OK. So their description is probably shorter but will it become reality? Well, it’s getting closer. Apparently, the European Commission ‘has been focusing on multimodal intercity travel over the past decade’.
This has included ‘establishing the framework for a European multimodal transport information, management and payment system by 2020 as one of 10 goals for achieving a competitive transport system’. Who knew?
But it would be very useful if it came off. Imagine leaving home with just one ticket – or your mobile phone – and completing your entire door-to-door journey using that one ticket? TfL’s Oystercard system allows you to do that in London, jumping from train, to bus to tram, but that system only works in the capital and has yet to be extended to other areas in Britain.
The technology then, is definitely there but what’s missing is the willingness by the transport service providers to work together. Conflicts of interest will always emerge of course, and the current discounting system would tax even the most sophisticated of technology (we defy a robot to work out the cheapest journey leaving on a peak hour weekday and returning on a bank holiday).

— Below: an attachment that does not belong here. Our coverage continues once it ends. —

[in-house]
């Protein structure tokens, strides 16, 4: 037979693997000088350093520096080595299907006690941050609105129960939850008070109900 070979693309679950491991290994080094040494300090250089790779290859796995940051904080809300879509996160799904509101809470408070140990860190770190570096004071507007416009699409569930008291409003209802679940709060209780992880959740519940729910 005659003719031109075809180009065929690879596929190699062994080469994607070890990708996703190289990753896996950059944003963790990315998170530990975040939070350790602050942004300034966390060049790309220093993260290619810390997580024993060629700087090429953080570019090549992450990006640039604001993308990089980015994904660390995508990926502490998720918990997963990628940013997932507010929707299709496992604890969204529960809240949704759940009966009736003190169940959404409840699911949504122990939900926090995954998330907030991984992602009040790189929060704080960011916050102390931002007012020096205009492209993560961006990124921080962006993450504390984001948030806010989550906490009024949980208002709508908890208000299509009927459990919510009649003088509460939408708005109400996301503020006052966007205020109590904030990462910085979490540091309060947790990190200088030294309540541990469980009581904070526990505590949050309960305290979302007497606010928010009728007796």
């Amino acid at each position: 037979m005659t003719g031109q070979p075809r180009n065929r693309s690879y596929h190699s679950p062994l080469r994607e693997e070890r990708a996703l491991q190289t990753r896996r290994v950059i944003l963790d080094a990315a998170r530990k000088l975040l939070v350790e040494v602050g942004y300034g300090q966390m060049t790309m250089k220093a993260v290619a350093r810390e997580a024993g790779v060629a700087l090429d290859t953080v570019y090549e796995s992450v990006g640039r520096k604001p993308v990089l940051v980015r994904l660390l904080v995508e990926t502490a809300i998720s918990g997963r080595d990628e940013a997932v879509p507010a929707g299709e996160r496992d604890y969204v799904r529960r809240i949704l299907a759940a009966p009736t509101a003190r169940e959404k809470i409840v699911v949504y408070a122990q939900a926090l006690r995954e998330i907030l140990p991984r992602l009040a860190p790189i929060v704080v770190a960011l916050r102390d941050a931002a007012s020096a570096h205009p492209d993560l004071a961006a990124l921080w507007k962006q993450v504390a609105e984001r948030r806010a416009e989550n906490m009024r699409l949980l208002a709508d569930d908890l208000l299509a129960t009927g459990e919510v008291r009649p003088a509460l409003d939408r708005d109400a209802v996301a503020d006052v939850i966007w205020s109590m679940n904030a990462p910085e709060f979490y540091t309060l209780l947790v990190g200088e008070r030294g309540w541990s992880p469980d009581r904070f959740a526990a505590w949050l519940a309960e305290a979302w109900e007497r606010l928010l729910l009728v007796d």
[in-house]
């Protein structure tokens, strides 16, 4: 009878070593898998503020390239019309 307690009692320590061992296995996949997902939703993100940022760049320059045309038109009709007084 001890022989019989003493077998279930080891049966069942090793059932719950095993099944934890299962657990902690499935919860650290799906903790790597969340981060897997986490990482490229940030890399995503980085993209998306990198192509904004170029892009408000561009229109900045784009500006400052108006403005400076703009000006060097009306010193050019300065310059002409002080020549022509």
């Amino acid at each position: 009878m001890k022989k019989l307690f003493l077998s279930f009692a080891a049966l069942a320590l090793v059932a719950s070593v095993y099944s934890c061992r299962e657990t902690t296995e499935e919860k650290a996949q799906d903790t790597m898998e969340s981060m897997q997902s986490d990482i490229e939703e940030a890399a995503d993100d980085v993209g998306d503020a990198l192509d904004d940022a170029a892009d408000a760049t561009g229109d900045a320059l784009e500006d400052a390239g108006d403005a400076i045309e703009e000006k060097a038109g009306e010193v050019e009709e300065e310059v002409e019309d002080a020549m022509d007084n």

Other countries are getting there though. Sweden’s government-owned passenger train operator, SJ, works with taxi companies to enable booking a full rail and cab journey in one go. But Japan is so far furthest ahead when it comes to integrated travel. JR East, one of Japan’s largest railway companies, introduced a rechargeable, contactless fare card as far back as 2001. While in 2004, NTT DoCoMo, a mobile phone provider, introduced a mobile wallet, which served as electronic money, member card, credit card and tickets for aeroplanes and events all in one.